An in situ formed MnO–Co composite catalyst layer over Ni–Ce0.8Sm0.2O2−x anodes for direct methane solid oxide fuel cells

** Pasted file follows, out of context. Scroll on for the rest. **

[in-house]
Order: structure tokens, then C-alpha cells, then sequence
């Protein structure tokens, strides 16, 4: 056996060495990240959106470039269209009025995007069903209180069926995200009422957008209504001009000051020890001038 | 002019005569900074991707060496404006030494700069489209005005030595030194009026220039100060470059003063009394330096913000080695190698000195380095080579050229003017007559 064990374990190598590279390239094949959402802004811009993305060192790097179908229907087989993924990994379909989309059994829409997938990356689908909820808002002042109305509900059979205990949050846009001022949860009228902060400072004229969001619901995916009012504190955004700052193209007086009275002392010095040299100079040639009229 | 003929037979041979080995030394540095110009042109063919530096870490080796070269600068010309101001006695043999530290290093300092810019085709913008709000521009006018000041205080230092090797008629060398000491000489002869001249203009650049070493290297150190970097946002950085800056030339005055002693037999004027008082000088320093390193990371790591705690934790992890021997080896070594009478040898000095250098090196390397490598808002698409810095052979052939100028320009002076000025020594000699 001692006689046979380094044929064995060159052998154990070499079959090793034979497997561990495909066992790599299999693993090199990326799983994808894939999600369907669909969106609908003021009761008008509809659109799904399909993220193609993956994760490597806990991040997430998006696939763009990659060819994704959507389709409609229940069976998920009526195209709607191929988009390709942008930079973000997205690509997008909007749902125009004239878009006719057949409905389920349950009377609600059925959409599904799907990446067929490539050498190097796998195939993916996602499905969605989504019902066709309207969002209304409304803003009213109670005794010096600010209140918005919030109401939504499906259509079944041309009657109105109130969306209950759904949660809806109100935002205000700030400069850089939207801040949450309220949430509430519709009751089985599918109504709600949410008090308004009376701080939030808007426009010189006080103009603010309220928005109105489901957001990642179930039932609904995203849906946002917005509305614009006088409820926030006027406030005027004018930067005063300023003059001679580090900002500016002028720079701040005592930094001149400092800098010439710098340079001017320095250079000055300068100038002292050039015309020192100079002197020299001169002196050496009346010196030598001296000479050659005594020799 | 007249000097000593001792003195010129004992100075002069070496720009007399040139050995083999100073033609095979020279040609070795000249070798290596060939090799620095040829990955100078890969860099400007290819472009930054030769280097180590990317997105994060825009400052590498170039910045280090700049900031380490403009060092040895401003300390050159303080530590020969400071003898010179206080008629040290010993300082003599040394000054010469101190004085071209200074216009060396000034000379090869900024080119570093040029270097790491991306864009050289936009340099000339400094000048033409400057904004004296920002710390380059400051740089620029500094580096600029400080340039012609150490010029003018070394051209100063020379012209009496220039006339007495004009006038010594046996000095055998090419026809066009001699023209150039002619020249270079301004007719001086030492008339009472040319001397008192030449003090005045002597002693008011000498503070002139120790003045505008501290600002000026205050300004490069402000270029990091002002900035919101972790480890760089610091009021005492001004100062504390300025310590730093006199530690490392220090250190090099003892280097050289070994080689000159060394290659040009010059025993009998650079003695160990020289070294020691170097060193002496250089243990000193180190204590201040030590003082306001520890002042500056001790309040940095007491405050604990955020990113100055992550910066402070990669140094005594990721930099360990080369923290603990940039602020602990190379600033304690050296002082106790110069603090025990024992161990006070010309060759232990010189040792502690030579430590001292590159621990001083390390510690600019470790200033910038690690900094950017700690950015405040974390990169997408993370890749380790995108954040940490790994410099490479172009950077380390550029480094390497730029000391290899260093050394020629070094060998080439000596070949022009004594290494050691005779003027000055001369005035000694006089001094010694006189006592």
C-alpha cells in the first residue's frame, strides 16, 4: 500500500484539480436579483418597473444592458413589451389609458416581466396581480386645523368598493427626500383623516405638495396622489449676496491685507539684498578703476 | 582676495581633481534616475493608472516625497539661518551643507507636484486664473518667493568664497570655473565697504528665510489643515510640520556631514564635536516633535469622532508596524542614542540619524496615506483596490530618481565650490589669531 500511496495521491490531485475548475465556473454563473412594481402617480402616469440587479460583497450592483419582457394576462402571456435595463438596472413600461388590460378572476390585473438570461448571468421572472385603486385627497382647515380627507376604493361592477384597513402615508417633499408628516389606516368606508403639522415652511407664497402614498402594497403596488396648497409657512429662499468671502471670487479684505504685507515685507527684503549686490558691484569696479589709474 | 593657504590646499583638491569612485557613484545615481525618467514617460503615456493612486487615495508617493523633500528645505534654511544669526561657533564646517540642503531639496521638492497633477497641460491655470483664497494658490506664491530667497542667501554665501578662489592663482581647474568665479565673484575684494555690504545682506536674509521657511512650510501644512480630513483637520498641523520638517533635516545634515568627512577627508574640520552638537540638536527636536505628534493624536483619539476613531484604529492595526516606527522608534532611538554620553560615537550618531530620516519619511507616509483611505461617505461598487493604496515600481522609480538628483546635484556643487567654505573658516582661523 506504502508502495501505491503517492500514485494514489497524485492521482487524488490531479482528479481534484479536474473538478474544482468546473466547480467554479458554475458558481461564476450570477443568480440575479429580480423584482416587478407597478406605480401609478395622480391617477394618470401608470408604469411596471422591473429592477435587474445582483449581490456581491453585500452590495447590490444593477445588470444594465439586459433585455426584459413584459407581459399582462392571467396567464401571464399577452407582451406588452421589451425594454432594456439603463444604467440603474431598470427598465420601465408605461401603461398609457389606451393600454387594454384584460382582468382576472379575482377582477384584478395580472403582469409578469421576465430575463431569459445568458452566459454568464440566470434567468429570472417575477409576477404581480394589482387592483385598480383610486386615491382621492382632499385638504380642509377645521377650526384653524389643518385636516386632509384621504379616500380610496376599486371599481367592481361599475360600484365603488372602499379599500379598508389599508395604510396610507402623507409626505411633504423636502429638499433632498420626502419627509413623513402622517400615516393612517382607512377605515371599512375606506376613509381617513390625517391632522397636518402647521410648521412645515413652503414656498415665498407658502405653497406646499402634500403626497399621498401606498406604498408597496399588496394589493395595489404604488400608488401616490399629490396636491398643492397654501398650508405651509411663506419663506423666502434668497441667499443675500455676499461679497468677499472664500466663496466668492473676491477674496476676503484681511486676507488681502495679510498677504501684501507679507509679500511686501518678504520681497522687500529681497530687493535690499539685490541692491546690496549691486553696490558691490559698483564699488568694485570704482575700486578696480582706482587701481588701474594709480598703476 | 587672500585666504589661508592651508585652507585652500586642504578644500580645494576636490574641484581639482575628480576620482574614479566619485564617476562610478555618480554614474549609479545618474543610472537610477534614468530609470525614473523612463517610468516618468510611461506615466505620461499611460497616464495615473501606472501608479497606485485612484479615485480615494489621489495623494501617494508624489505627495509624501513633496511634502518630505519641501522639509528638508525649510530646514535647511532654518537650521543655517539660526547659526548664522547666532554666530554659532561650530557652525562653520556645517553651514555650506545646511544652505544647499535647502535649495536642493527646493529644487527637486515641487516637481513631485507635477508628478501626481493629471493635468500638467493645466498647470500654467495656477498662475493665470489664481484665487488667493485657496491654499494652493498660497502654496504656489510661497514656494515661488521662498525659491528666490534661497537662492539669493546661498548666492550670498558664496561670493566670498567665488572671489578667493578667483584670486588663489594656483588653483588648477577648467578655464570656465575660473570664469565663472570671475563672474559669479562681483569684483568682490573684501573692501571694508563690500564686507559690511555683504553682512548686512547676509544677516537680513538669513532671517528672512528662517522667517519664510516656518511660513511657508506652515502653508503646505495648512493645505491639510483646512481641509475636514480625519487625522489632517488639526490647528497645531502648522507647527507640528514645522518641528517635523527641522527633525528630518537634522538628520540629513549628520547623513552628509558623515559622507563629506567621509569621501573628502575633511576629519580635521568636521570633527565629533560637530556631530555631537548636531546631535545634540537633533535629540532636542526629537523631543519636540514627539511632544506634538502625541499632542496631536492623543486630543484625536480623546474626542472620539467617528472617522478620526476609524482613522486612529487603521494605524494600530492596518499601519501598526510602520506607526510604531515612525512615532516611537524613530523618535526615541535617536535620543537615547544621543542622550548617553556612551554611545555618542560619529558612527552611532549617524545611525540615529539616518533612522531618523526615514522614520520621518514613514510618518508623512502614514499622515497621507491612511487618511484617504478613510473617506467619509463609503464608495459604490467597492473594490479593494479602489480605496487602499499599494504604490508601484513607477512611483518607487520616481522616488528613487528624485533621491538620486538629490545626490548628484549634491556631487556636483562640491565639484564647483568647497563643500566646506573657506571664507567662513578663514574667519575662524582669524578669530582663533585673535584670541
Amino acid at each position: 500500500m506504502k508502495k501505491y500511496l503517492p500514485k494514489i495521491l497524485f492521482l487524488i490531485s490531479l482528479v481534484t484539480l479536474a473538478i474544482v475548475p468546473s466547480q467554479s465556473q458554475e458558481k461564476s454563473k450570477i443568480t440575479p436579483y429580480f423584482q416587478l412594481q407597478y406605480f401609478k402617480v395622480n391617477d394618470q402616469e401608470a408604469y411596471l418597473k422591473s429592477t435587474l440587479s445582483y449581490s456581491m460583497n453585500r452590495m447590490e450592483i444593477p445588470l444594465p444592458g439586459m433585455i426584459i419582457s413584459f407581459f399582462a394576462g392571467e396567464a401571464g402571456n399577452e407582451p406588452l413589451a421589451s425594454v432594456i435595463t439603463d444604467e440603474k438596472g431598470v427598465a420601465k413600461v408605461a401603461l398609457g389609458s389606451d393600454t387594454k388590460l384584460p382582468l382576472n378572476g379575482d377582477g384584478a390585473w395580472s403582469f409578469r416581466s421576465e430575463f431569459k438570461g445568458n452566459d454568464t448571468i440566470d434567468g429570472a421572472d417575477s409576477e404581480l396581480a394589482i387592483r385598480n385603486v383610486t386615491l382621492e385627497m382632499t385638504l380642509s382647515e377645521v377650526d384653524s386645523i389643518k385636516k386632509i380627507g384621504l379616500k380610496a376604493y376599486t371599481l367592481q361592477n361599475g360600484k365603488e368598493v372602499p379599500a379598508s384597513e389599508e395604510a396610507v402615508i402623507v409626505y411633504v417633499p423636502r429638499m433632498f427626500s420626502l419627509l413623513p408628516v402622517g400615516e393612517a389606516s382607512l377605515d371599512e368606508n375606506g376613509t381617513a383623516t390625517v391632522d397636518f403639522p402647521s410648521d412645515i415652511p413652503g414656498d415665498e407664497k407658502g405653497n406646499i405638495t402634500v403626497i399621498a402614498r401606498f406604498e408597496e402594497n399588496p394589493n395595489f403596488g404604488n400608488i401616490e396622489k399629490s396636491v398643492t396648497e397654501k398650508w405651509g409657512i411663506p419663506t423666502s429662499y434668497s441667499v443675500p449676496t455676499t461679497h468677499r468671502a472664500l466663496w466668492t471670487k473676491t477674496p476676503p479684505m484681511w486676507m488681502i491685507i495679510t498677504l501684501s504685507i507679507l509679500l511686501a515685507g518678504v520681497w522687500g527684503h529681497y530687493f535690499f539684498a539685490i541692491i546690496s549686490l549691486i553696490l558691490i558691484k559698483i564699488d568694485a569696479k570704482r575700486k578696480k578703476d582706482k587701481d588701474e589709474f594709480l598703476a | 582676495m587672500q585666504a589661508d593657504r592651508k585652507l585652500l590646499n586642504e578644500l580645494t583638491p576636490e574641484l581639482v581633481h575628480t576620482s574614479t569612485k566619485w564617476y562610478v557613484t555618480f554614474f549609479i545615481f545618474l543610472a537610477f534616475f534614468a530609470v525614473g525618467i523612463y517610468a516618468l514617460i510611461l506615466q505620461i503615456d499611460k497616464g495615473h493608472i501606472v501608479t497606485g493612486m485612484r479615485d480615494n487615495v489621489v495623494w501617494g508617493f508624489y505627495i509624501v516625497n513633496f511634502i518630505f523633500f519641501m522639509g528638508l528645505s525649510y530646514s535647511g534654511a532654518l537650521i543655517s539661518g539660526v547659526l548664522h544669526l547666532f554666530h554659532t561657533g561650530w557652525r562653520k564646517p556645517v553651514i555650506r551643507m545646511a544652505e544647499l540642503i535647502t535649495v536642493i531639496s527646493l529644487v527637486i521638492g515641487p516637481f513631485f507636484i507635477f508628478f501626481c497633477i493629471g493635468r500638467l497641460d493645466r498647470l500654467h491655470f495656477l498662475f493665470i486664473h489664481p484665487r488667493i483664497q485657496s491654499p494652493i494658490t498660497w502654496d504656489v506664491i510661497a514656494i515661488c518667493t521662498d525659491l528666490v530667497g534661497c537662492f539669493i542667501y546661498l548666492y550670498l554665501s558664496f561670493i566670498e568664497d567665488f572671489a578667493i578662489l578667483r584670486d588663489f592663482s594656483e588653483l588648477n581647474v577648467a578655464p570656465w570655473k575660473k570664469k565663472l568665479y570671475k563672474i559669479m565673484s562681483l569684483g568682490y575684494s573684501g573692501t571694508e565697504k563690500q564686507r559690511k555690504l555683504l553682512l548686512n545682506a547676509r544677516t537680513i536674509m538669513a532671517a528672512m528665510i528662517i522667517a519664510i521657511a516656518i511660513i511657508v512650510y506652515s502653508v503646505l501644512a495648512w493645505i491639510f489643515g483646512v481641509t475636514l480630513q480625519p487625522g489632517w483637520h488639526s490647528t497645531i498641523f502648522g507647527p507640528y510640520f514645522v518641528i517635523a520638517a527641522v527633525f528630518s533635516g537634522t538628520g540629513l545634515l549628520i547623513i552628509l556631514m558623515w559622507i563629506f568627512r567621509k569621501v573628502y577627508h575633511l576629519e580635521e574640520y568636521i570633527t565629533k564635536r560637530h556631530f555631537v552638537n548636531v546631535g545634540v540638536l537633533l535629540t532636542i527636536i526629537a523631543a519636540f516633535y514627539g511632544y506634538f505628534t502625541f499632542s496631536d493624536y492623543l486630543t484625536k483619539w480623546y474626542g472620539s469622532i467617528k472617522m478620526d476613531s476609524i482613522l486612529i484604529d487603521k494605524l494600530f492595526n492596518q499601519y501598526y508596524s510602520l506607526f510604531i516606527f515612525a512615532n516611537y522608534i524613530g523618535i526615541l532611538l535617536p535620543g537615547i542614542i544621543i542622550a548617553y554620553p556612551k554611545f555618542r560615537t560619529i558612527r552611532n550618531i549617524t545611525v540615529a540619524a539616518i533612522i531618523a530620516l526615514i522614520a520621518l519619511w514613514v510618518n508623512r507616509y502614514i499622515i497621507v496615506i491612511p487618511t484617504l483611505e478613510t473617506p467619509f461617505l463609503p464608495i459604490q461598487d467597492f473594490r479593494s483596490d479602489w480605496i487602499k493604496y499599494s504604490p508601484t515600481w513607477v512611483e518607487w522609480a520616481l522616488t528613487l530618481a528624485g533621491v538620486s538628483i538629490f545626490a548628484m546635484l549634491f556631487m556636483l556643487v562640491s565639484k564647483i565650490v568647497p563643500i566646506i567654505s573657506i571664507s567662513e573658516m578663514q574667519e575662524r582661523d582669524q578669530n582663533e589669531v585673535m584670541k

The development of direct methane solid oxide fuel cells is greatly impeded by the problem of carbon deposition on conventional Ni-based anodes. Here, we report a MnO–Co composite catalyst layer, formed by the in situ reduction of Mn1.5Co1.5O4 spinel, over Ni–Ce0.8Sm0.2O2−x (SDC) anodes for direct methane solid oxide fuel cells (SOFCs). Transmission electron microscopy (TEM)–energy dispersive spectroscopy (EDS) results demonstrate that Co beads are extracted from the Mn1.5Co1.5O4 structure and distributed over the MnO surface after reduction in H2. X-ray photoelectron spectroscopy (XPS) results show that the intensity of surface hydroxyl groups/absorbed oxygen species is almost the same as that of lattice oxygen species due to the Co enrichment on the MnO–Co composite surface. With the addition of the MnO–Co catalyst layer, the stability of Ni–SDC anode-supported SOFCs is improved in wet methane (∼3 mol% H2O in methane), but their electrochemical performance is worsened due to the increase of mass transport resistance. However, with the addition of the SDC promoter to the MnO–Co catalyst layer, not only is the excellent stability retained but also the electrochemical performance is improved. The performance of the MnO–Co–SDC catalyst layer is also compared with that of 2MnO–Co–SDC and MnO–2Co–SDC catalyst layers in wet methane at 650 °C. The SOFC with the MnO–Co–SDC catalyst layer exhibits the biggest maximum power density and the smallest polarization resistance, and operates stably for over 900 min at 0.2 A cm−2. The maximum power densities of SOFCs with the MnO–Co–SDC catalyst layer were 361, 701 and 849 mW cm−2 at 600, 650 and 700 °C in wet methane, respectively.